The Financial Conduct Authority (FCA) has published the proposed reforms put forward by the big three investment consultants as it seeks industry views on whether to reject them.
The previously secret undertakings in lieu (UILs) of a market competition investigation - made by Aon Hewitt, Mercer, and Willis Towers Watson - outline the consultancies' promises to improve competition and provide clearer information to clients.
The firms namely committed to "encourage regular tendering of investment services contracts in relation to which they act as consultant", and "demonstrate their commitment to improving transparency and comparability of active asset manager performance [by providing] clients with detailed information which will allow them to assess the performance" of fund managers.
They also said they would "provide an annual disclosure statement, covering all costs" compared with estimated costs provided during the tender process, and disallow incumbent consultants from recommending the same firm's fiduciary management service or master trust.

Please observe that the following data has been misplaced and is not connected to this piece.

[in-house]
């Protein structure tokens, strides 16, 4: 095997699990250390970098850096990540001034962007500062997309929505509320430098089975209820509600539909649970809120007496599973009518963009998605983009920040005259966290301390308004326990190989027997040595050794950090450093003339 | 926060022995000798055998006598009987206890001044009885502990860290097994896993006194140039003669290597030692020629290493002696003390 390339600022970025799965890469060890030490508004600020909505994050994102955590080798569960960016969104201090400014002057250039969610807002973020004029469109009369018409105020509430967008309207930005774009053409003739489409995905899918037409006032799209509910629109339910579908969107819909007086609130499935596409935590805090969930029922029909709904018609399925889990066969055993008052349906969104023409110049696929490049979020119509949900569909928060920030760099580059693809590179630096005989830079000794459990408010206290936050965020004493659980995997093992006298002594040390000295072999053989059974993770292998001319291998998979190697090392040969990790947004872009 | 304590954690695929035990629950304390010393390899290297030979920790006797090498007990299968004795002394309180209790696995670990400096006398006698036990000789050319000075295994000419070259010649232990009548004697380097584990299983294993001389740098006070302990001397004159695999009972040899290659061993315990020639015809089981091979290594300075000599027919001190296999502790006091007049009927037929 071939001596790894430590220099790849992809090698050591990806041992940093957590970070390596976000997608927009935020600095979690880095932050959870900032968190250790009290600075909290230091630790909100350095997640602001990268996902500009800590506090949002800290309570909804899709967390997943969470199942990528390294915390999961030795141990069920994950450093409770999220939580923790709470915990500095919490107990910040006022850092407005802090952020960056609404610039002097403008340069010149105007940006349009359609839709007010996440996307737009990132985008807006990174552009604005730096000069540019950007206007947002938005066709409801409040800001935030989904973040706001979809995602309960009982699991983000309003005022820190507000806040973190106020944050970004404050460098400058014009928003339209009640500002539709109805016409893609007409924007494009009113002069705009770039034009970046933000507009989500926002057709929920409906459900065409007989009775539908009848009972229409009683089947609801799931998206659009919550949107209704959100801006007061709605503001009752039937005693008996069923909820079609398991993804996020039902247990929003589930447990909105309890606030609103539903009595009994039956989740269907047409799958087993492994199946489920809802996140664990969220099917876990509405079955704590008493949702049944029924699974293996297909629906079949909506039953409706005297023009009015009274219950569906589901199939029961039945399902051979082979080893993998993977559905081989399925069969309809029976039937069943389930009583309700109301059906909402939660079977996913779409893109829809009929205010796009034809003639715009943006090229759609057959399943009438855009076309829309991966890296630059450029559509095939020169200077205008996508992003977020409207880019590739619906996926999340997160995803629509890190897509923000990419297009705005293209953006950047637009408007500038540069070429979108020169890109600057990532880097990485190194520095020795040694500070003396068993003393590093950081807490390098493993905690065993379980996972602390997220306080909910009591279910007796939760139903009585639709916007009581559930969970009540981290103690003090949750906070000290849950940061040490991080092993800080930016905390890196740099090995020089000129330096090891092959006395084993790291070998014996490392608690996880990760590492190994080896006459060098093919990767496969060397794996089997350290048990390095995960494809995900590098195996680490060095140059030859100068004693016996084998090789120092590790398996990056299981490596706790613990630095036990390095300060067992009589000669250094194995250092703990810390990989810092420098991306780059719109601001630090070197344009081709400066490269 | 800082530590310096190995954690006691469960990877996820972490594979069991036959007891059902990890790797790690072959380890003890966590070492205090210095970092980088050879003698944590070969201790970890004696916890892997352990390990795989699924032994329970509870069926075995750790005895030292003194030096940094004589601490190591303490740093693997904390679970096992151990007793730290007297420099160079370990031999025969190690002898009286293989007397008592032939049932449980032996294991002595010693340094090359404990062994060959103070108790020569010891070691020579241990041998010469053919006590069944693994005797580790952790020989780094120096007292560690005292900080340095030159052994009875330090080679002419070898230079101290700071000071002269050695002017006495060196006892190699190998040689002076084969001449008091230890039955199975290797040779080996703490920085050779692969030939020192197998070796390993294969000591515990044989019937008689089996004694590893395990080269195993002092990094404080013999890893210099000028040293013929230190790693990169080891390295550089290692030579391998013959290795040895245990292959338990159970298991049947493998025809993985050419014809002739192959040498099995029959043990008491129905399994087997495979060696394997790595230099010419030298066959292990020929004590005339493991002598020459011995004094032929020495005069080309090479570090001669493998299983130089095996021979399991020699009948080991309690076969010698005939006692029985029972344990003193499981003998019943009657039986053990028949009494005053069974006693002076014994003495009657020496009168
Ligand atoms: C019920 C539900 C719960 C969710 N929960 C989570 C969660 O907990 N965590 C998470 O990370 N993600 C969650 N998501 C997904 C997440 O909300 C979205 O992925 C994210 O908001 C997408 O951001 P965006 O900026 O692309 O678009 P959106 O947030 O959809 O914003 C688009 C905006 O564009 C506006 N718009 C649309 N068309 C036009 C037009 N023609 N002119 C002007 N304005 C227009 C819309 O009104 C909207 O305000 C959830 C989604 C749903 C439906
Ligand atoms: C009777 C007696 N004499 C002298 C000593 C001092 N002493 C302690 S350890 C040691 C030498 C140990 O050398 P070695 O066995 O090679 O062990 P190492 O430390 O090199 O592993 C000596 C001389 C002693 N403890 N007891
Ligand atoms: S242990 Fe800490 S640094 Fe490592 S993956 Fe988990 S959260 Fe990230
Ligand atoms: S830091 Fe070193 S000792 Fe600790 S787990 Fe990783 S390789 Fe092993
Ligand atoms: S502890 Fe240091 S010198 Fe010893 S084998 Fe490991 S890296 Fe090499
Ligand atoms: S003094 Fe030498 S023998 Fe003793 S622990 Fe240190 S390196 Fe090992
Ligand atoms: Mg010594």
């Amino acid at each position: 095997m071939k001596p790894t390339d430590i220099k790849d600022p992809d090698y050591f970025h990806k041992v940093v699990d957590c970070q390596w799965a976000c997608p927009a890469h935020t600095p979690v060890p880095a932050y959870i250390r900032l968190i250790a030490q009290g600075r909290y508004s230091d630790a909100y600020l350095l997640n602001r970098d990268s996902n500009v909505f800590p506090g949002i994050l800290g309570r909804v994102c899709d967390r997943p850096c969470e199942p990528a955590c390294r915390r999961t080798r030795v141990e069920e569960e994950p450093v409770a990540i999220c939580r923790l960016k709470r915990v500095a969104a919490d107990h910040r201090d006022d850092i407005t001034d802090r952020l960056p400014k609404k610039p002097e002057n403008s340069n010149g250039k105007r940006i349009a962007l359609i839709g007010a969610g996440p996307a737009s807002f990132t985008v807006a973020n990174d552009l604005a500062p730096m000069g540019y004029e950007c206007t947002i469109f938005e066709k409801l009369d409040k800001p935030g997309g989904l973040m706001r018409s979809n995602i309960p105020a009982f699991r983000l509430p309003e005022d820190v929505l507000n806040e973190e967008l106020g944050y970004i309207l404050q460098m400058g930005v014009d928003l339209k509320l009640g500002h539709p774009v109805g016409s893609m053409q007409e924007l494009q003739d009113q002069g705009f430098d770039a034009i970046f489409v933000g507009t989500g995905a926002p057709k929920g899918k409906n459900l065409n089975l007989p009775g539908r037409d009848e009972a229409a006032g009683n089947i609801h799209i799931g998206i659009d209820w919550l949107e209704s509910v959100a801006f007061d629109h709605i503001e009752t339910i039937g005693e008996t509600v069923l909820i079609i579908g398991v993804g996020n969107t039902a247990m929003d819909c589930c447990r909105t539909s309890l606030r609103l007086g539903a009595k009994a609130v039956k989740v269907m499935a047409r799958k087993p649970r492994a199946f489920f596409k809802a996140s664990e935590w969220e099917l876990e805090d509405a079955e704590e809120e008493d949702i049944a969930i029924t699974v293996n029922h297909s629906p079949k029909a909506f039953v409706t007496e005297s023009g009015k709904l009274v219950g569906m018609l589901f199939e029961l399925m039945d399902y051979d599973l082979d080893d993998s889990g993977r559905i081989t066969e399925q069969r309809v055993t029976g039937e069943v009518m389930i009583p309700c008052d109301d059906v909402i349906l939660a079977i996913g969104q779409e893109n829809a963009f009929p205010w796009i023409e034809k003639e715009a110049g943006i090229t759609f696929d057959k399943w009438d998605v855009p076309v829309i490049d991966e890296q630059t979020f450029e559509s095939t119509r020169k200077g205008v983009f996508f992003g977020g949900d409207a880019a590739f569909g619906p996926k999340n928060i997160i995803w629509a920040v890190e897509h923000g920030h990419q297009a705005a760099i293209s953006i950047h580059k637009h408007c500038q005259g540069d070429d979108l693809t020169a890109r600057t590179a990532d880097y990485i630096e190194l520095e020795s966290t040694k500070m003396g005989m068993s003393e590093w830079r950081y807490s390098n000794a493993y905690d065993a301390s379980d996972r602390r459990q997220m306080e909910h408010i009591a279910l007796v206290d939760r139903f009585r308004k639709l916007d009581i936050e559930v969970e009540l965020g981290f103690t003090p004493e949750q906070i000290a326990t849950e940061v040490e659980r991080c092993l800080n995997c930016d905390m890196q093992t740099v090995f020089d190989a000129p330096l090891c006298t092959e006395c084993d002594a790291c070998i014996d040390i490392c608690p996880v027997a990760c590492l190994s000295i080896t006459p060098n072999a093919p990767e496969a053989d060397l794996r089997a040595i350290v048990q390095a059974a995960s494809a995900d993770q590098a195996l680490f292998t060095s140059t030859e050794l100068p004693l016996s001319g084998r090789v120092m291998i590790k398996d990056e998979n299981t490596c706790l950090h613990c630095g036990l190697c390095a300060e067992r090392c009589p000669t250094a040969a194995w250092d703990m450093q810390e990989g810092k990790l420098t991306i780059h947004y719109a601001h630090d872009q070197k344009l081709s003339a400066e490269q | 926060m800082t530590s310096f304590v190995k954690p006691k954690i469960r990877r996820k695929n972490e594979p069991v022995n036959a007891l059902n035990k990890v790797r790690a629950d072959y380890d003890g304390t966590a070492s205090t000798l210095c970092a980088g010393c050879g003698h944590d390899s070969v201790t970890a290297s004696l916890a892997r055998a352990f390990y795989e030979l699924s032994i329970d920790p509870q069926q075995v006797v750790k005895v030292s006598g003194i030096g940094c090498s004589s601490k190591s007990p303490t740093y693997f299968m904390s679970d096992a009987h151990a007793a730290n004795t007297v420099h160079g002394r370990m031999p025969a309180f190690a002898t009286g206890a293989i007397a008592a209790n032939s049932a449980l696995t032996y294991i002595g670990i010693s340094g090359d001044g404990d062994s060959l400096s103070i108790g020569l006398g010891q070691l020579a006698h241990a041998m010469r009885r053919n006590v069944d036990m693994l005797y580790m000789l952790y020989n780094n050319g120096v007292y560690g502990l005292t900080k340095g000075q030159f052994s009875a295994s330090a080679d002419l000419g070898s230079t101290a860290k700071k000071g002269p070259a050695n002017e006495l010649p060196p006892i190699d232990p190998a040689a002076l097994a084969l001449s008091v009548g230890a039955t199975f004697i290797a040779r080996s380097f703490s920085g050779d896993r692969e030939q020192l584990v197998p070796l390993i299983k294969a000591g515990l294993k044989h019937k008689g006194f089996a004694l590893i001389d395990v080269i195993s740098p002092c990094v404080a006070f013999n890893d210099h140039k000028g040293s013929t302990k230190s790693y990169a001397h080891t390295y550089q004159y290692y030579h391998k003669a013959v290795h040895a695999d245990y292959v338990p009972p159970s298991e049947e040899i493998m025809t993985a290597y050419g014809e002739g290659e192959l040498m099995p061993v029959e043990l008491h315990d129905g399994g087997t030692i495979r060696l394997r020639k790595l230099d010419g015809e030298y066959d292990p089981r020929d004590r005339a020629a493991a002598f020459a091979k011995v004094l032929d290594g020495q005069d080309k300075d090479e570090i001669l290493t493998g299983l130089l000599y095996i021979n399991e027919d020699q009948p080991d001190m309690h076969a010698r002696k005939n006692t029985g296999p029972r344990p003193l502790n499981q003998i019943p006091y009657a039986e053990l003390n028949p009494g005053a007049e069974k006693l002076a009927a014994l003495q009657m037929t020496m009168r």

The document, which is marked ‘confidential', was submitted to the FCA in February, following the regulator's interim report of its asset management market study, which expressed concern about a lack of competition and transparency in the market.
Yet, details of the document were scarce until the regulator published it alongside its final report on 28 June.
In a letter to the consultancies, FCA executive director of strategy and competition Christopher Woolard said the regulator was minded to reject the UILs, naming potential conflicts of interest as major reasons in particular.
"Without having carried out a full market study we are unable to confirm our understanding of the competition issues in this sector," Woolard wrote. "A full investigation of the sector by the CMA would enable them to identify all the relevant issues and put appropriate remedies in place."
The regulator is now inviting the industry to comment on whether to reject the UILs and refer the market to the Competition and Markets Authority (CMA), and is accepting views until 26 July before making a final decision in September.
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